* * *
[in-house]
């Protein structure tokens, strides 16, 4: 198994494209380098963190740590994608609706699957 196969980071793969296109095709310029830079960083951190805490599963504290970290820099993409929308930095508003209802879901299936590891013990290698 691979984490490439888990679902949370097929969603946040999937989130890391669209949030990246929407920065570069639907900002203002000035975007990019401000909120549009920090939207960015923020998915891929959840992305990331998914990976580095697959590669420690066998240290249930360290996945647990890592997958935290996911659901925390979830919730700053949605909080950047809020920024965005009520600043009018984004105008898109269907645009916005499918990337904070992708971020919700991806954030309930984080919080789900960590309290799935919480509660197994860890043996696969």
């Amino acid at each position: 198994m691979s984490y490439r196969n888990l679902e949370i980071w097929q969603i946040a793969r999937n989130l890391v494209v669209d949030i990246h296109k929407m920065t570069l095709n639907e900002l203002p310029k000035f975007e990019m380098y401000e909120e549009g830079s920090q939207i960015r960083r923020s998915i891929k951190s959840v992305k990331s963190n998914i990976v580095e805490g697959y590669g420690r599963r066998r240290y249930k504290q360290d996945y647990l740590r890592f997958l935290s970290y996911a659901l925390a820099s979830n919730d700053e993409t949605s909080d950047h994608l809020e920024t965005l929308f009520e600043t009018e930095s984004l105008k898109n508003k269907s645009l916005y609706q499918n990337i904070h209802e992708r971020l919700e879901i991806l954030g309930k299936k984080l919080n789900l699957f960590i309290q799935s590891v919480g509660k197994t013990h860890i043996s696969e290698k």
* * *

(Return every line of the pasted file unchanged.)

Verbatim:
[in-house]
């Protein structure tokens, strides 16, 4: 198994494209380098963190740590994608609706699957 196969980071793969296109095709310029830079960083951190805490599963504290970290820099993409929308930095508003209802879901299936590891013990290698 691979984490490439888990679902949370097929969603946040999937989130890391669209949030990246929407920065570069639907900002203002000035975007990019401000909120549009920090939207960015923020998915891929959840992305990331998914990976580095697959590669420690066998240290249930360290996945647990890592997958935290996911659901925390979830919730700053949605909080950047809020920024965005009520600043009018984004105008898109269907645009916005499918990337904070992708971020919700991806954030309930984080919080789900960590309290799935919480509660197994860890043996696969």
């Amino acid at each position: 198994m691979s984490y490439r196969n888990l679902e949370i980071w097929q969603i946040a793969r999937n989130l890391v494209v669209d949030i990246h296109k929407m920065t570069l095709n639907e900002l203002p310029k000035f975007e990019m380098y401000e909120e549009g830079s920090q939207i960015r960083r923020s998915i891929k951190s959840v992305k990331s963190n998914i990976v580095e805490g697959y590669g420690r599963r066998r240290y249930k504290q360290d996945y647990l740590r890592f997958l935290s970290y996911a659901l925390a820099s979830n919730d700053e993409t949605s909080d950047h994608l809020e920024t965005l929308f009520e600043t009018e930095s984004l105008k898109n508003k269907s645009l916005y609706q499918n990337i904070h209802e992708r971020l919700e879901i991806l954030g309930k299936k984080l919080n789900l699957f960590i309290q799935s590891v919480g509660k197994t013990h860890i043996s696969e290698k």